The Science of Perspective

I have recently been informed that this blog is now a year and a half old. How this happened, I have absolutely no idea, but I’ll do my best to make sure it doesn’t happen again. That said, my first ever post on this blog was a profile on one of my mentors and idols in the world of science communication: Dan Riskin. I had a chance to interview Dan earlier this year for the…

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It’s Time To Move On

Note: Please excuse the spacing, or suspicious lack thereof. This internet thing is hard sometimes. It’s time for a discussion about religious beliefs. This isn’t a conversation I often have outside the company of close friends, but I found a perspective this week that quite appealed to me, and I figured this would be a good place to share my thoughts. I am not religious. Nor would I consider myself particularly spiritual. That said, I’ve never particularly identified…

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There Ain’t No Carrot Like a Snow Carrot

Generally, science and I are friends. But sometimes, science says things that make me roll my eyes. Usually, these things involve cats, but occasionally I come across a gem like this one: Mysterious ‘Snow Carrots’ Observed at Meteorite Impact Sites Before I go on to make fun of every word in this article’s title, I do want to point out that this is a legitimate scientific discovery presented at the 46th Lunar and Planetary Science Conference, which seems…

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What’s on Tap?

Whenever I tell people I work with water, one of the first questions I get asked is whether tap water is safe to drink. For people in the Metro Vancouver area, this link does a great job summarizing the water supply process from source to tap. For those of you living elsewhere, this information should be easy enough to find on Google by searching ‘water treatment and supply’ and your town or city name. In…

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Earth: A Love Story

Welcome to Earth. What is Earth? Earth is a rather large, reasonably spherical space rock that flies around a giant ball of fire at approximately 107,000 kilometers per hour. Who am I? You are a human. Humans, or homo sapiens, are awkwardly uncoordinated bipedal organisms who believe that the world revolves around them. What happens next? In all likelihood, something terrible. Is there cause for alarm? Perhaps. I’m still working on that one, but might have an answer for you next week.…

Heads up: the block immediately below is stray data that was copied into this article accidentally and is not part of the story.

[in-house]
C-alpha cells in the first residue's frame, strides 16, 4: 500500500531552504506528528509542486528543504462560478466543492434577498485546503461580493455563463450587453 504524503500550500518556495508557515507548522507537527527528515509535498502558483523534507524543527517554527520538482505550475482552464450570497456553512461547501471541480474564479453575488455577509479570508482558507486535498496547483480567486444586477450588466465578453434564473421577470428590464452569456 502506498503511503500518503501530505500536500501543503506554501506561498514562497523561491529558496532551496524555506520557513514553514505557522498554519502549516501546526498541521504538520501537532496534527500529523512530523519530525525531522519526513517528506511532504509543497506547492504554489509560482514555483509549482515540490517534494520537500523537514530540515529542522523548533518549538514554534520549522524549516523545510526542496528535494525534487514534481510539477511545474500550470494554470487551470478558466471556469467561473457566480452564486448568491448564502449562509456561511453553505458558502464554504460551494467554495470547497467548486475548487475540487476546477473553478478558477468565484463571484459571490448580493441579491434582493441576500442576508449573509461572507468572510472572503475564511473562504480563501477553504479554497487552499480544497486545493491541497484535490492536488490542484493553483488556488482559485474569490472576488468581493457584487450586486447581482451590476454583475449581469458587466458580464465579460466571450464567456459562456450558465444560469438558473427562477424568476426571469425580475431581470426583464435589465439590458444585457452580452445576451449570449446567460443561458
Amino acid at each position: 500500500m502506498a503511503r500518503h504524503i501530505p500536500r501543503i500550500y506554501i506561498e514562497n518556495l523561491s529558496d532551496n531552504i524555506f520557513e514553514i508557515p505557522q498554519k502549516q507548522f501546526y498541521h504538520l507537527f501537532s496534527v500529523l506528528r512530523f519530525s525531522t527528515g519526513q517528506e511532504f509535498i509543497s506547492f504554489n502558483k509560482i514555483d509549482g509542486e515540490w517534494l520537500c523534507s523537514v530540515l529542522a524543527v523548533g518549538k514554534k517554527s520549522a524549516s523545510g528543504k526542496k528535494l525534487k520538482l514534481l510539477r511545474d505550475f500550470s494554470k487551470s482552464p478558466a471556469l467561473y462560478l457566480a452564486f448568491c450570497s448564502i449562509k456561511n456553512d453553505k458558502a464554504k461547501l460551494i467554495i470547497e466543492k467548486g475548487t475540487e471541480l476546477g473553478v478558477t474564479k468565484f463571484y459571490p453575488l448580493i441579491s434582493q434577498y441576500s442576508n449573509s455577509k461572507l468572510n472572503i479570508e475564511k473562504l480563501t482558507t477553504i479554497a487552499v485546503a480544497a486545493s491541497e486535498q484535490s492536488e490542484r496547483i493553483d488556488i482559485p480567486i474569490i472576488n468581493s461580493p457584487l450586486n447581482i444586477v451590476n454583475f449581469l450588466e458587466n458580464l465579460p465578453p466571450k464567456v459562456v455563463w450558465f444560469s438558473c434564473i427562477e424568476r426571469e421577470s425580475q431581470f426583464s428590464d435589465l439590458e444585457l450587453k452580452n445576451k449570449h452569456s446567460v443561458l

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It’s Alive!

THIS IS AN UPDATE As some of you might have noticed, Mostly Harmless Science has undergone a lacuna. An unconformity. A discontinuity. A hiatus. A gap. I could throw out some excuses, but instead, I will bribe you with a list of UNESCO’s newest World Heritage Sites. The temporal rift outlined above has yielded several interesting (at least to me) updates. 1. Another degree? Check. Feel free to enjoy a one-line summary of my thesis. 2.…

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Treasures of the Deep

When you think of legendary cities hidden beneath the ocean waves, Atlantis is undoubtedly the first name that springs to mind. Yet the ocean floor is home to a remarkable array of elaborate structures, many of them created not by humans but by natural processes. In 2000, a formation of towering pillars and columns was discovered in the Atlantic Ocean and christened the Lost City. It has since garnered significant research and media attention and was prominently featured in the…

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Who Shot the Reindeer?

The gossip columns of newspapers and magazines are always full of the latest scoop on sports stars, rockers, and Hollywood celebs. I’m a great lover of gossip, but the juicy tidbits I like to know often take a little more digging than lifting the remote control. Lately, I’ve been wondering whether early humans in North America believed in Santa Claus. I wanted the scoop, the whole scoop, and nothing but the scoop, so I did…

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It’s Always Easter on Easter Island

It’s always Easter on Easter Island, said nobody ever.  Although truth be told, the name was coined by a Dutch explorer after landing on the island on Easter Sunday in 1722. He later went on to name nearby islands ‘Christmas’ and ‘Thanksgiving’ before realizing that he should spend more holidays at home with his wife and children. Yes, I’ll admit I might’ve stretched the truth a little. Obviously, everyone knows that there are no islands close to Easter…

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Chasing Carbon: Why the World Needs Carbon Capture

Author’s note: This article is NOT meant to question the importance of reducing our long-term reliance on fossil fuels as energy sources. Alternative energy measures, emissions regulations, and climate treaties are not only necessary but vital. This article’s purpose is to examine the very real threat of what should happen if these options fail. It seems that the concept of climate change has become synonymous with ‘doomsday’. To hear the story told, we’re on a runaway freight train…

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